WHILE MORE familiar Chinese regional cuisines boast of rich seafood owing to the proximity of places like Guangdong and Shanghai to the sea, Northern China, located inland and in much colder climes, boast of well-bred land-based animals and products derived from wheat such as noodles and dumplings. According to the Executive Chinese chef of the City of Dreams, Bong Jun Choi, the reason for opening Jing Ting, a restaurant devoted to the traditions of Northern China, is because of a larger presence of guests from that region, owing to the ease of travel in a newly upwardly mobile Chinese population these days.
While Northern Chinese cuisine is often characterized by more subtle and simple flavors (as opposed to the flamboyance of say, Imperial cuisine), Northern China has more exposure to various cultures, thus giving way to different flavor profiles. More than a thousand years worth of interaction with people from the Middle East via the ancient Silk Road resulted in a taste for spices like cumin, and the techniques used for preparing meat, such as grilling and roasting, may have come from input from Mongol raiders.
At a food tasting earlier this week, the meal started with appetizers of crispy eggplant with five spices, and pickled cabbage and vegetables. The crispy eggplant proved to be comforting, and benefited from a light dip in black vinegar to remove the attention from a dish that could be potentially heavy. Highly aromatic, it’s a great snack for while you’re watching television. The pickled cabbage is lighter, fresher, but of a less refined texture than the pickled cabbage from the Korean peninsula.
Dumplings came next: all had uniformly delicate skins, so soft and wet as if you were biting through a cloud. There were three varieties that day: pork and vegetable, pork and kimchi, and pork and mushroom. As mentioned earlier, Northern China take pride in raising livestock, and China is one of the world’s biggest consumers of pork. The pork and vegetable dumpling’s filling was lightly flavored, while the pork and kimchi was predictably spicy. The pork and mushroom dumpling was wet with a little broth, had a soft chewy texture, and a delectable earthy flavor.
Next came the Genghis Khan-style prime beef short ribs, served as little coin-sized slices next to the bone from which it was carved. It was delightfully but not aggressively spicy, with a lingering taste of cumin and other spices. Ringed with red, it was suggestive of exotic adventures. A Xinjiang-style lamb, served hanging on a hook above a saucer of powdered spices, was more aggressive than the beef and altogether excellent, with a memorable crispy crust.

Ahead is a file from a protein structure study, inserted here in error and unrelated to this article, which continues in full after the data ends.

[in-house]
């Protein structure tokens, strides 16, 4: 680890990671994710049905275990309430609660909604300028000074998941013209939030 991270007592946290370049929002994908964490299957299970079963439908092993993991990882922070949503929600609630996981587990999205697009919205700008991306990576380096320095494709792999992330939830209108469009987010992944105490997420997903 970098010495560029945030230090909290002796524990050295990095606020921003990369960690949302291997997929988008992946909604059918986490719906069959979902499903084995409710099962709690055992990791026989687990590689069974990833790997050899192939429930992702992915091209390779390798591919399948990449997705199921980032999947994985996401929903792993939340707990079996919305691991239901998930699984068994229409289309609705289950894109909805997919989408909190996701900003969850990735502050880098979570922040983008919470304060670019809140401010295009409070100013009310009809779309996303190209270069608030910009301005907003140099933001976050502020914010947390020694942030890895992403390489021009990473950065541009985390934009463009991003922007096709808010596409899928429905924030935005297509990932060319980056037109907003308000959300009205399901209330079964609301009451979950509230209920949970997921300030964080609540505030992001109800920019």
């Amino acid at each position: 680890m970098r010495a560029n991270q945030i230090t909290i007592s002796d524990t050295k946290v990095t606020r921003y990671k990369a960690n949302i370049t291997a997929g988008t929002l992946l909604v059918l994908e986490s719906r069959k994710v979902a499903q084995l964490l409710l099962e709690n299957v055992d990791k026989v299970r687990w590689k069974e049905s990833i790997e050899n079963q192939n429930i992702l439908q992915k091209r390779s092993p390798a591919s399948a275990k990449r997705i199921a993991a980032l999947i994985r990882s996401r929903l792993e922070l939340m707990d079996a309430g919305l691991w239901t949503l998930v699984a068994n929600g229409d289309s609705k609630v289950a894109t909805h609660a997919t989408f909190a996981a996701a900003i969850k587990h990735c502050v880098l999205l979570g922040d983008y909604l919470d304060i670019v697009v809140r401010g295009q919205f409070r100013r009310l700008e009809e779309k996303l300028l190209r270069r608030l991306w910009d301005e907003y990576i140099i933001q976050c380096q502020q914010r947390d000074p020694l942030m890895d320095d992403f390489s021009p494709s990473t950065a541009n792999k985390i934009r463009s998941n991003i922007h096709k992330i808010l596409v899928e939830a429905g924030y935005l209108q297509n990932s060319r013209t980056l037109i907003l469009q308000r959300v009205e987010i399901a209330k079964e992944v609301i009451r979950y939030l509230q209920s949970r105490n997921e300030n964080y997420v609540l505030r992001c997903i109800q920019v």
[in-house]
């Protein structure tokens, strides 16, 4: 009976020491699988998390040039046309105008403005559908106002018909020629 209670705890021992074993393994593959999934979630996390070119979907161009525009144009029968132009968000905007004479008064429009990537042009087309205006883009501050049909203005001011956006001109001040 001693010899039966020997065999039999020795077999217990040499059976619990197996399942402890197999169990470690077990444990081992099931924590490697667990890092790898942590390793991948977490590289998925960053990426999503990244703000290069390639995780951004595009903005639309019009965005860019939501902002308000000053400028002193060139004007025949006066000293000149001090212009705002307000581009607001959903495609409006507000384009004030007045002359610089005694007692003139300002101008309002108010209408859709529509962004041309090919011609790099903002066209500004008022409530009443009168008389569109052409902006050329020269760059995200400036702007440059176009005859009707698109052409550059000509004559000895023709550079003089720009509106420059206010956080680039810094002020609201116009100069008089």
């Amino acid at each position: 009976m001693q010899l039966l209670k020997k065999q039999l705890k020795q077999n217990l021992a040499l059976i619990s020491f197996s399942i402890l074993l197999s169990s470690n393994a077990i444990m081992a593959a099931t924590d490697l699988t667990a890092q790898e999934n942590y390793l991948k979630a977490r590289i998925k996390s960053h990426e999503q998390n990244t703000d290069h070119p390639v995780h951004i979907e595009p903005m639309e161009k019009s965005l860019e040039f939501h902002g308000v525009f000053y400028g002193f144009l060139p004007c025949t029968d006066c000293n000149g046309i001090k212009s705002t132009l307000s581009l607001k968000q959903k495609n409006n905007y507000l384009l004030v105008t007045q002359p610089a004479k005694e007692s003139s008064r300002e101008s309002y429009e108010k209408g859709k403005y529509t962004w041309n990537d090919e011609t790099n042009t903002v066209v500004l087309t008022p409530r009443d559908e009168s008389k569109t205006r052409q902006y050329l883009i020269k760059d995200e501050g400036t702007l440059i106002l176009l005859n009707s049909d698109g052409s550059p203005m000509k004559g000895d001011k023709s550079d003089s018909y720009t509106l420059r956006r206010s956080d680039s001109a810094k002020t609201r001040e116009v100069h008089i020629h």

The restaurant’s specialty, hand-pulled noodles in soup, was served next. The noodles in the beef broth had a pleasant texture, keeping their firmness while remaining slimy and slippery, while the broth tasted brooding and mysterious. The noodles in the chicken soup were far more comforting, served with a light broth suggesting rainy days in bed.
Chef Yang Chen Fei (also known as chef Allan), who came from the Beijing Hotel, demonstrated his noodle-pulling techniques through a window in the open kitchen. The dough is braided, pulled, then banged against a counter in a continuous process until the dough begins to resemble loops of thread. It’s a skill, and it can take three months to learn, but a more skilled noodle chef can learn how in a week. It also relies on sensitivity, for you must know the dough before you bang it and pull it. By “knowing the dough,” it means feeling in your hands whether or not the dough is too soft or too hard. If it’s too soft, you risk breaking the dough and the noodles, and you should add a dusting of flour to it. If it’s too hard, the dough would be impossible to pull into the desired shape, and the texture would be hard and stringy against the teeth, and you should add a sprinkling of lye and water to it.
Banging the dough on the counter isn’t for show, or to get the diners’ attentions: it’s to tighten the dough for the next pulling. Its practice depends on patience.
The restaurant is open until 4 a.m. (to serve bleary-eyed casino guests), and prices range from P168 to P1,380. — Joseph L. Garcia